He trained many people to become teachers of his methods of exercise. This aspect particularly led to the beginning of the practice of the Pilates exercise and the arguments regarding the right/traditional way of executing the activities of the method. Though his method, Joe rehabilitated renowned dancers and also trained in various companies (Anderson, 2005). The efforts of Joe with the dancers, just like anything else, established a culture of the Pilates exercise that has endured in the training workouts of leading companies to date. Some people claim that the flowing but controlled nature of the Contrology exercises look like a dance. For instance, the renowned choreographer George Balanchine became so captivated with the movements of the Pilates method that he assimilated the movements into his ‘Seven Deadly Sins’ dance (Poon, 2014). Joe was so dedicated to his work that when his studio was engulfed with fire, he dashed in to try to save some of his documentations, apparatuses, and photographs, this led to his death.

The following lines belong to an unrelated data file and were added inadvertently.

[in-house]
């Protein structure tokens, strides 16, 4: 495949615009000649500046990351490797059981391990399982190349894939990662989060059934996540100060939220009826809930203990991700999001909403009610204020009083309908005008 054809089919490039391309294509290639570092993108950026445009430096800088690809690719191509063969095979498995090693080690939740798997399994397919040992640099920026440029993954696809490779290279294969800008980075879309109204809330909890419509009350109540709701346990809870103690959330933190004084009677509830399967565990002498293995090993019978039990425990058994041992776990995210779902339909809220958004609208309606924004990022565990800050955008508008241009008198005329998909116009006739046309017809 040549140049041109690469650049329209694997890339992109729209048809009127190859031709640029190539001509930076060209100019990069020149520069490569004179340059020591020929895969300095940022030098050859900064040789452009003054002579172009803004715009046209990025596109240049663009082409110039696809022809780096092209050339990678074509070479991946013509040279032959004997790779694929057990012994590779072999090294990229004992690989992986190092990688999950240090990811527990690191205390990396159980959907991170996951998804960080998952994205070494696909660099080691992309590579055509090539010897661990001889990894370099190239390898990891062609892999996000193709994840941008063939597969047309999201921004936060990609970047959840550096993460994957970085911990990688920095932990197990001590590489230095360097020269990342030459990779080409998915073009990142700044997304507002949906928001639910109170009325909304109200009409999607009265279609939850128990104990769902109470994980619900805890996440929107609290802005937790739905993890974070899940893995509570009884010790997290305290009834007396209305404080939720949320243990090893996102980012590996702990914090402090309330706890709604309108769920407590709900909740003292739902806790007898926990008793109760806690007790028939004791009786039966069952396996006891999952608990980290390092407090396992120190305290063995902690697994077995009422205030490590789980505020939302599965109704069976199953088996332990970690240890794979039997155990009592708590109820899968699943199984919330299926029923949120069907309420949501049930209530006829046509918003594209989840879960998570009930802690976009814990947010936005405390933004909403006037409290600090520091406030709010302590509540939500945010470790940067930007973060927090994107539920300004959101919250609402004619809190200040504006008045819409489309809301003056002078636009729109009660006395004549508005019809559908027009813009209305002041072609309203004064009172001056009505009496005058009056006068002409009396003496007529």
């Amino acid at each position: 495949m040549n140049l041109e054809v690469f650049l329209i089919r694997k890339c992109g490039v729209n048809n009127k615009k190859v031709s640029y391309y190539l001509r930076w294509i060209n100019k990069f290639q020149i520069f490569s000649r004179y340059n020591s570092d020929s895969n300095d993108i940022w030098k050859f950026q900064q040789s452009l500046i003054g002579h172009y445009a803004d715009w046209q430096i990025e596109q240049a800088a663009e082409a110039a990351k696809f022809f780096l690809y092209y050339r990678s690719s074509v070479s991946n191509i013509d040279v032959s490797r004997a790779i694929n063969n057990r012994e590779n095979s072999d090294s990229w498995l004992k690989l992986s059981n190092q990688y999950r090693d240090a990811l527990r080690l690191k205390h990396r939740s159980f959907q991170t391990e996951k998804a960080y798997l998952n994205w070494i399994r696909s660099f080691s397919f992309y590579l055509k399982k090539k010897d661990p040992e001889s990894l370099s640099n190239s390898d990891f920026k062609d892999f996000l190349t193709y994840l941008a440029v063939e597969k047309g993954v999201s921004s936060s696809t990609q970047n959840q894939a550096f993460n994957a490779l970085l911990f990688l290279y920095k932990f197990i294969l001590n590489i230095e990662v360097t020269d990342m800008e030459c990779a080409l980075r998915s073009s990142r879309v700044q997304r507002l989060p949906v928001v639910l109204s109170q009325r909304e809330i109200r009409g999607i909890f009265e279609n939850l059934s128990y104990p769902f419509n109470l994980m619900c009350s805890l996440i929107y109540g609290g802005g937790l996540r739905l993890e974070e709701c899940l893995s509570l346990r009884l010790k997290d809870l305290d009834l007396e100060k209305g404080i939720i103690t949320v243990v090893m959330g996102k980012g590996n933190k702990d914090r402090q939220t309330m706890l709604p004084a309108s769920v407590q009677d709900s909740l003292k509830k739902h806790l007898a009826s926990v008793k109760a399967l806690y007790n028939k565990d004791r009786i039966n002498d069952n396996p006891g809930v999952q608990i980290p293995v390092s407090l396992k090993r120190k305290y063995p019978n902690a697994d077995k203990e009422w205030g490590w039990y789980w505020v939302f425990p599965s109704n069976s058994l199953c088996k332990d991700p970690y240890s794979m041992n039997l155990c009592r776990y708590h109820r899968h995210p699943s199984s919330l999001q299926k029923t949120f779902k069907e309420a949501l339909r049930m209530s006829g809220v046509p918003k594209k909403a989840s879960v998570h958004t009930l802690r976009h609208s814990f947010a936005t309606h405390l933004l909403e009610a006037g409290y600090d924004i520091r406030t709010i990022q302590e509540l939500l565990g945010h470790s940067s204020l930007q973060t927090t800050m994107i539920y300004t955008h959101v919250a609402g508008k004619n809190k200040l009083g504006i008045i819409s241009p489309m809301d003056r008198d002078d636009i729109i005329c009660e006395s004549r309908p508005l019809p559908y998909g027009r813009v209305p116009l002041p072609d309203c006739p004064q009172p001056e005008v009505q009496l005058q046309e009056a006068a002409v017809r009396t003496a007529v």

Pilates in the Contemporary World